What do Mickey Mouse and grain merchandisers have in common?

Throughout my life thus far, I have been fortunate to have many diverse work experiences in central Ohio and around the country. I suppose much of this has stemmed from the values I gained in my first high school job. The day I turned 15½ hirsch-fruit-farm-apple-tree(the legal employment age in Ohio) I began my“first job” at Hirsch’s Fruit Farm in Chillicothe as a part of my Supervised Agricultural Experience (SAE) for FFA. I began by picking berries and apples, eventually working my way into a store clerk position. From bottling apple cider between helping customers in the store to packing and preparing for the Ross County Farmers’ Market on Friday nights, my time at Hirsch’s Fruit Farm helped to develop my work ethic as well as my passion for working with farmers in the agricultural industry. I know many of you have had similar beginnings, whether it be on the farm or in a specific “first job” like mine, that has helped shape you into the leader you are today!

In college, I have engaged in a few interesting internships. My first college internship was with Walt Disney World in Orlando, where I completed the Disney College Program. This program gives college students an opportunity to learn the value of customer service and it’s impact on guest satisfaction. While in Disney, I was able to take a course through Disney University that focused on the environmental goals of the Walt Disney Company and their efforts to keep their parks green.

On the other hand, I spent the summer of 2016 living in the small metropolis of Farmer City, Ill. as an intern with Archer Daniels Midland (ADM) Grain Company. In this office consisting of three other employees, I worked as a commodity merchandiser. In this role, I worked with farmers to set grain contracts as well as develop good customer relationships.

At this point, many of you are probably thinking, “how in the world does an internship at Walt Disney World relate to a career in agriculture?!” As diverse as my Disney and ADM internships were, I was able to learn many key concepts that were actually very relatable to my future career in agriculture. This taught me the importance of stepping out of my comfort zone and trying something new, even if it doesn’t seem like something that relates to your current educational or career path, because you never know what values you may learn that can change your perspective.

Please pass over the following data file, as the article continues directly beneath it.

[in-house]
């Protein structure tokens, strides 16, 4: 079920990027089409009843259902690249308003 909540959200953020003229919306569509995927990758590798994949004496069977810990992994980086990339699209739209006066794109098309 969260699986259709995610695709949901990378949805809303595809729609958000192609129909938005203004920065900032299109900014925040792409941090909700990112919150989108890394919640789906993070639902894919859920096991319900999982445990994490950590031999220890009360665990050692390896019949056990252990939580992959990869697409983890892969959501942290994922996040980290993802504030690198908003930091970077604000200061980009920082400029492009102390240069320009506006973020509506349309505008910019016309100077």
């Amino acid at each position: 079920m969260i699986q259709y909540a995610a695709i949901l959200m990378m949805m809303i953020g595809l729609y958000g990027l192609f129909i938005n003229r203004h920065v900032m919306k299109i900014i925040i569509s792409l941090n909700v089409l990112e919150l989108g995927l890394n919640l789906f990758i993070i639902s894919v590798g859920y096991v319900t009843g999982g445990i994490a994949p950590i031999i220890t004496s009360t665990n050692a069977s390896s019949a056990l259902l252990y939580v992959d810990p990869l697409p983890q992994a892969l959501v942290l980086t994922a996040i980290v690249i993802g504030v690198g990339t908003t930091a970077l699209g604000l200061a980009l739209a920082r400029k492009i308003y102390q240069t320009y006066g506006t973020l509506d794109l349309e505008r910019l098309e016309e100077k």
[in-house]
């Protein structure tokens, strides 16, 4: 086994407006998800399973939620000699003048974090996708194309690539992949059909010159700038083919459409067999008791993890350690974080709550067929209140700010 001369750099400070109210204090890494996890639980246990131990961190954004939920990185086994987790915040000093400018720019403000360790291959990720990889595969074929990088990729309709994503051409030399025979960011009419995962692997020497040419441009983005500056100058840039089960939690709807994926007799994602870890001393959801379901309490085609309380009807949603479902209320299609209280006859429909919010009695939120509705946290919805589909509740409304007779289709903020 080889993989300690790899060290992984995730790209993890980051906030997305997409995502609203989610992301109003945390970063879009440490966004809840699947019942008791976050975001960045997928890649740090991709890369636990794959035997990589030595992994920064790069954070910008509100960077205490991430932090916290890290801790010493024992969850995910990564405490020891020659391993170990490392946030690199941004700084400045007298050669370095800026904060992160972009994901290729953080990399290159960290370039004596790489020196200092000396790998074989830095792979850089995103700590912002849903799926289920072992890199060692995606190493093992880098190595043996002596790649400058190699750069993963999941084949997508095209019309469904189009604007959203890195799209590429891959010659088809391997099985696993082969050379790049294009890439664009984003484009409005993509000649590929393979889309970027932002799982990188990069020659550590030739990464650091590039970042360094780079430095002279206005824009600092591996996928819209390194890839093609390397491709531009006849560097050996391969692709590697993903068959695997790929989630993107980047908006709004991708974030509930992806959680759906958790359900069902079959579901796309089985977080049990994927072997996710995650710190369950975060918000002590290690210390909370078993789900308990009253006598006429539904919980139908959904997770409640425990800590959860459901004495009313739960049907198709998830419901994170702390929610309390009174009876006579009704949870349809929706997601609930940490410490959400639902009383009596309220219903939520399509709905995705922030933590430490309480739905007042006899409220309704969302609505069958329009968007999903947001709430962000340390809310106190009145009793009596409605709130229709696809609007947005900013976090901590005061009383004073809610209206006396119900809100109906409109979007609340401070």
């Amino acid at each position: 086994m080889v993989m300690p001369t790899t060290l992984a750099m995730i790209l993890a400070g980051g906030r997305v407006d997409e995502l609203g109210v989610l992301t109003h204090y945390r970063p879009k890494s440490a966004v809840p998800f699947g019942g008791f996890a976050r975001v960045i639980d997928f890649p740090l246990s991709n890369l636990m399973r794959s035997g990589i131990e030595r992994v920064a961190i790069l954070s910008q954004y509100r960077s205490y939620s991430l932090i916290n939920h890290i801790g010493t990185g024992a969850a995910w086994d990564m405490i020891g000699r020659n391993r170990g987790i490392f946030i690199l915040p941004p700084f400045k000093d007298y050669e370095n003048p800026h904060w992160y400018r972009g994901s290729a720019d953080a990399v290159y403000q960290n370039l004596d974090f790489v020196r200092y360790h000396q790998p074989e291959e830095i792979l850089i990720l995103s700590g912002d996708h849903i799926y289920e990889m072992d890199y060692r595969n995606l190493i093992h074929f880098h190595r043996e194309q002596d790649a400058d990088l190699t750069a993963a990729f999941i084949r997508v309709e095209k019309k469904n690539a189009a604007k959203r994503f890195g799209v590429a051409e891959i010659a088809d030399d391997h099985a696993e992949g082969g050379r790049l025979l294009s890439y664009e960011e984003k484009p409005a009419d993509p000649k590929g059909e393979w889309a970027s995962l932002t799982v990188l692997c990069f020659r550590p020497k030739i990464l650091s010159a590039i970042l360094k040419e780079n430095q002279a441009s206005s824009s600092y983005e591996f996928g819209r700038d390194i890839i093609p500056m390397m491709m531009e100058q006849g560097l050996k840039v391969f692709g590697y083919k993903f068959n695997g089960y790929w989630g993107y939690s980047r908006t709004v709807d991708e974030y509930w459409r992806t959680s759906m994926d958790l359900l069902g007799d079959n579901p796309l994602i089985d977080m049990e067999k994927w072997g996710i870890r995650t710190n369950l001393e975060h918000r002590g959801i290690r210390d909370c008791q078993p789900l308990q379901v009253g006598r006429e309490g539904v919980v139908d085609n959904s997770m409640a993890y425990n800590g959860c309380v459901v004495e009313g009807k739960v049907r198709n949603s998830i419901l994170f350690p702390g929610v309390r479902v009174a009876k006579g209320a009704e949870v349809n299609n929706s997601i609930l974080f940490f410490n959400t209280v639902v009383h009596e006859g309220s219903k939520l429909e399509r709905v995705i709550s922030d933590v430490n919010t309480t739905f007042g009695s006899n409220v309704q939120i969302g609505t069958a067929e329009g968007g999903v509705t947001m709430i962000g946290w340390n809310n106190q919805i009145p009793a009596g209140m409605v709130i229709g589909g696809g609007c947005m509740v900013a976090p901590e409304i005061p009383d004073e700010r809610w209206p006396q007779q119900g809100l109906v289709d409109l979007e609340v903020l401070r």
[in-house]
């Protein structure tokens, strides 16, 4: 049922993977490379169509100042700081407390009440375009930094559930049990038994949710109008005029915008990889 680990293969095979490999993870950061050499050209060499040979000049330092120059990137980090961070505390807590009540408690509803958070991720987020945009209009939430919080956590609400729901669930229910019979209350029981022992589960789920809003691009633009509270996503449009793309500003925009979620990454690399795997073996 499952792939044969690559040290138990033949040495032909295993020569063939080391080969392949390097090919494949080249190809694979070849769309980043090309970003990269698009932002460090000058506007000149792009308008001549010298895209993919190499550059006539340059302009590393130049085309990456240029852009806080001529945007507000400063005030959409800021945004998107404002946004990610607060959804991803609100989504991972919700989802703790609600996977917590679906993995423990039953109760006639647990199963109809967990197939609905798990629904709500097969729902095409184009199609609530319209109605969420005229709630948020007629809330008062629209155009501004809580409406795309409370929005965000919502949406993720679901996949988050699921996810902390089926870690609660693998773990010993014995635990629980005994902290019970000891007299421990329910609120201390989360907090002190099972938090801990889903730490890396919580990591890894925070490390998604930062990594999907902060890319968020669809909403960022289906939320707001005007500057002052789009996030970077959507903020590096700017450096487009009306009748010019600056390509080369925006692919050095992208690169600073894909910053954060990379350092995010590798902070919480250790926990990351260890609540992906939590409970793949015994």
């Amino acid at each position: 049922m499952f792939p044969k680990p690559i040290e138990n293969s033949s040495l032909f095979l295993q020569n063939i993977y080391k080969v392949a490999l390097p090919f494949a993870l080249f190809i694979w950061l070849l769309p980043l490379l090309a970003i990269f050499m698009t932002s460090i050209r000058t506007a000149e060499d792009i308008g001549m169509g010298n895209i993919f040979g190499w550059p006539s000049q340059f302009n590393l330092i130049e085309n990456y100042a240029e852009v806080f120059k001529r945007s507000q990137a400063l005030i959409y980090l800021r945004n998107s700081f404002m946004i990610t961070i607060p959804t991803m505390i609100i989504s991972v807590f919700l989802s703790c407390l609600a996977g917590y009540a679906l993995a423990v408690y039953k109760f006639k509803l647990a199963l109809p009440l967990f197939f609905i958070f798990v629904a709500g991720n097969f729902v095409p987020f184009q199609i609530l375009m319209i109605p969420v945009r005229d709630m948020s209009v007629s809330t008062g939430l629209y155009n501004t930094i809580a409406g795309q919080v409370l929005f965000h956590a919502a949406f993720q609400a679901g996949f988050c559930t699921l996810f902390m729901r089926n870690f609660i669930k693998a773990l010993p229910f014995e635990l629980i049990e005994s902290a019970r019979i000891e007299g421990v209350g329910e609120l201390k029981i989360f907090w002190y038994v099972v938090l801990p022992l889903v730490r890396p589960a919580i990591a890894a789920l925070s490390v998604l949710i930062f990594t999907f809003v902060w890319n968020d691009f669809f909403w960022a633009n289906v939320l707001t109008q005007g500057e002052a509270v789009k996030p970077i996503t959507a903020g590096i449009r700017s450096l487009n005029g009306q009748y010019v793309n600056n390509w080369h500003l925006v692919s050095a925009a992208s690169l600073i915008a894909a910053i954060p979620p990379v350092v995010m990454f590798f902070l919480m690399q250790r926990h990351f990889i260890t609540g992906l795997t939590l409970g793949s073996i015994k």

annnnd, Go Bucks!

Working as an intern with Ohio Farm Bureau has given me a new perspective on the future of Ohio agriculture and how it is evolving. As we know, agriculture is much more than the traditional “sows and plows.” Agriculture is the No. 1 industry in Ohio, including many jobs related to natural resources, biotechnology, and food production. Diversification within this industry must result a supporting organization that is quick to adapt and support its members, and Ohio Farm Bureau does just that.

audrey-hoey-amanda-domsitzAs I begin my career with Ohio Farm Bureau, I cannot help but be extremely enthusiastic and overwhelmed with joy for the future of this organization. From working on the farm at Hirsch’s during high school to working full-time as an Organization Director, my experiences have came full circle.

As I end my time at Ohio State, I realize how thankful I am to have a passion for an industry filled with such great people. Ohio Farm Bureau works to unify agriculturalists and create a voice to speak out for the future of food, fuel, and fiber. Although my time as a college student is ending, my career in agriculture is just beginning. I am looking forward to a bright future with Ohio Farm Bureau, and as always, Go Bucks!

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This e-newsletter is brought to you by Ohio Farm Bureau’s Young Ag Professionals. Learn more about Farm Bureau membership, including a discounted category for those 18-24 years old.

Ohio Farm Bureau membership

 

Audrey Glass is the Organization Director for Ross, Pickaway, Fairfield, and Hocking counties.